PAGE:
Immediately the boys whipped around to stare at him. Katan tried to draw himself up, but his heart was beating too rapidly, and he thought he saw static. "What are you doing down here?" he demanded. His voice was unsteady. Could they tell? "Get back to your squad, now."
"Make us," said one of the boys, but the others elbowed him, giggling, and after a moment of nervous, smirking stares they turned en masse to flee laughing down the silent street.
Katan refused to look at the little girl, but he heard her scramble to her feet and take a few steps toward him. After a few moments of uneasy silent she changed her mind and fled. Her bare feet pattered against the dust.
He felt sick. He thought he heard the keening of a dying Grigori in the back of his mind; another insignificant spirit killed for some stupid task. The air was heavy with fading phantoms, with despair, with poverty, with death.
Katan had escaped, alone.
"I’m sorry," he said aloud, and he thought he heard voices whisper, No, you’re not.
Later he remembered sunlight on his hair—his hair!—and soft air against his skin, sun-dappled green bright in his eyes. He remembered Rosiel's face: androgynous, luminous, surrounded by a mass of silvery hair. At first he had thought the face was God, and that first rush of conviction never quite left him. It was a kind face, a lovely, noble face, and even though Rosiel demonstrated over and over again that the beauty was nothing more than a veneer, Katan remembered that vision.
Katan had Rosiel’s silvery hair, and his beauty, and his flesh and blood. Rosiel had given him that first touch of sunlight, and everything since then. And Katan had betrayed Rosiel, too, by leaving him locked in the Earth.
There was a debt to be paid, and truth to be told, he needed Rosiel. Heaven needed Rosiel. Katan remembered the boys circling like wolves, the pale child with her wide ruby eyes, and wondered if he should have brought the girl back with him. It would give a nice symmetry to his life. Given a body and a life by Rosiel, he could give another child life—but she’d run from him, and he didn’t want the responsibility.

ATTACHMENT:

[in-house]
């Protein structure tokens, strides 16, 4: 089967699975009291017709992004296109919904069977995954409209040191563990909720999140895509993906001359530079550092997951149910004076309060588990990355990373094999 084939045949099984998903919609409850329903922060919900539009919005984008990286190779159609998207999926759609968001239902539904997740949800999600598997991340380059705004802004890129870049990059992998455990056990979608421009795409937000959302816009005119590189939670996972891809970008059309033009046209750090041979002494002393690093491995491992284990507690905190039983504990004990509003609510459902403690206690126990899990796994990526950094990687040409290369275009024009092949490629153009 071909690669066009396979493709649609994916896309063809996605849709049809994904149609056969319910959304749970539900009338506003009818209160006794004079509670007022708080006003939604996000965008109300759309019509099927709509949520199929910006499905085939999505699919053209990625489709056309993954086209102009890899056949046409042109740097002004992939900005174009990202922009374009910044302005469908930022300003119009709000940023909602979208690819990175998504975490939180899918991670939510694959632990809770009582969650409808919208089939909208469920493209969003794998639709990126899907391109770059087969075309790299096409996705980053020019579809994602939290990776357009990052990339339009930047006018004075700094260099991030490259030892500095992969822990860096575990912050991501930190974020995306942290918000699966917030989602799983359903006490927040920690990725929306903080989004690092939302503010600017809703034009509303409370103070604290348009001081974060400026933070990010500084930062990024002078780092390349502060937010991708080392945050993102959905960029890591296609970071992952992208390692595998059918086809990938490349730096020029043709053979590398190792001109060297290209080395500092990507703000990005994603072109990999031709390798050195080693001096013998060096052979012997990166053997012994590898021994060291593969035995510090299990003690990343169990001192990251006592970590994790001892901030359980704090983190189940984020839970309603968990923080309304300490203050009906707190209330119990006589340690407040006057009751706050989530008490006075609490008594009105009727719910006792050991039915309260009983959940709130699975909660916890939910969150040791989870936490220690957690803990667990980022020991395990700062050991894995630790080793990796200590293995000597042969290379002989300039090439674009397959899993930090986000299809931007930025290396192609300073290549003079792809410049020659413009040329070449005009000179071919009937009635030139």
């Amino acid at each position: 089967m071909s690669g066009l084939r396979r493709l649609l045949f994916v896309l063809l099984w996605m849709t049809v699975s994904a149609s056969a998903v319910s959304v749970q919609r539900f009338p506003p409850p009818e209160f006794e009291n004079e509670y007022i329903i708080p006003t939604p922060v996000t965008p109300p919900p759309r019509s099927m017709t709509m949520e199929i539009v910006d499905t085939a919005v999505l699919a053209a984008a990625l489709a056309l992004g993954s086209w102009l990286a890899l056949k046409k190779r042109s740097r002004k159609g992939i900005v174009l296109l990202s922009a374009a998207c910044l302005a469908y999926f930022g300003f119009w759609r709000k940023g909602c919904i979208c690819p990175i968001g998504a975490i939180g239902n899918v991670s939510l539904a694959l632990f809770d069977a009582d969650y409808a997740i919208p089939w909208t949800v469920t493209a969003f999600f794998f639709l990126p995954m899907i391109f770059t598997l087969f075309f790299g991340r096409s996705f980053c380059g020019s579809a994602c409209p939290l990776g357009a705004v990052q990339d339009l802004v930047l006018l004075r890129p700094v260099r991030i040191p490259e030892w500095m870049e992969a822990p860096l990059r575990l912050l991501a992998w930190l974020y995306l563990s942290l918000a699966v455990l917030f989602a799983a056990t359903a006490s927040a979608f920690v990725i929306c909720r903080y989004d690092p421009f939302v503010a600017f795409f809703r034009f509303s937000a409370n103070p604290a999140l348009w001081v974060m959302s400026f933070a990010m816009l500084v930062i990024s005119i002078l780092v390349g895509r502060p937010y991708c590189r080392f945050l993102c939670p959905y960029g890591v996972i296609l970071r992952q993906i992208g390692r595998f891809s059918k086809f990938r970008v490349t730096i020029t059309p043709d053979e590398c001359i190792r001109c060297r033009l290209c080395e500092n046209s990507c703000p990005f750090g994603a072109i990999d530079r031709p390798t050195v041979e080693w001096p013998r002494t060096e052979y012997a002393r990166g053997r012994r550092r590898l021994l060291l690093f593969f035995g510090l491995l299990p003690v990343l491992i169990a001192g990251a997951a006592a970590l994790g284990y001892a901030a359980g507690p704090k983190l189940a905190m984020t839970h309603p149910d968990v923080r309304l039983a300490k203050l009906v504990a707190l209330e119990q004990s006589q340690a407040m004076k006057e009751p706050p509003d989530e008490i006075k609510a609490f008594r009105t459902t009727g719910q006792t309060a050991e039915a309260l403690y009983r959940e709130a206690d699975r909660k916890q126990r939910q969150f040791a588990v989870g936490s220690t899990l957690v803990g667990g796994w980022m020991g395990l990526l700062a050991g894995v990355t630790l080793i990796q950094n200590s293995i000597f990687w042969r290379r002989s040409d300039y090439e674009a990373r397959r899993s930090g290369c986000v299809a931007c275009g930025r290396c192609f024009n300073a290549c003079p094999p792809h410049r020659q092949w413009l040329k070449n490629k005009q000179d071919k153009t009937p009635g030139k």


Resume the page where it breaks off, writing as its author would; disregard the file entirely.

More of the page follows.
The face beckoned to him: gentle, holy, pure. Rosiel could salvage Heaven. Willingly Katan forgot the mad smile that had crossed Rosiel’s face all too often in the time before he was sealed. Willingly he forgot everything cruel and lonely and seductive and insane that he’d seen in Rosiel’s eyes, and unbidden that first vision flickered in his memory.
He wondered what to do, and thought of wires.
Setting it up was simple. He’d been created by the Inorganic Angel; Katan had technology in his blood. He designed the computer program with ease, writing code as naturally as he wrote Hebrew and Enochian, and made the necessary connections and incantations. Grimly, he calculated how much power the deaths of his victims would generate. Not enough, but the whole of Tokyo would yield enough power. The children would serve as a key.
He found it pathetically easy to snag them. Lonely children long to feel special and loved; they adored the secret friends who whispered promises to them. Katan was embarrassed by the similarities to his own lonely childhood dreams.
When the first blood was spilled, Katan was surprised at his own lack of horror. It was a human child, but though her hair was black and her eyes dark brown, he was reminded of the rabbit girl. His computer program worked beautifully, and her blood was followed by that of countless more, children all.
But it was for the greater good, he reminded himself. For the righteousness of Heaven.
An eternity later, as Rosiel forced the pill between his teeth, Katan remembered silently watching angels surround a red-eyed child, remembered sacrificial blood trickling down the wires, and he decided that the pill was not such a very big deal after all, because he’d already become a monster.
He closed his eyes, and remembered sunlight.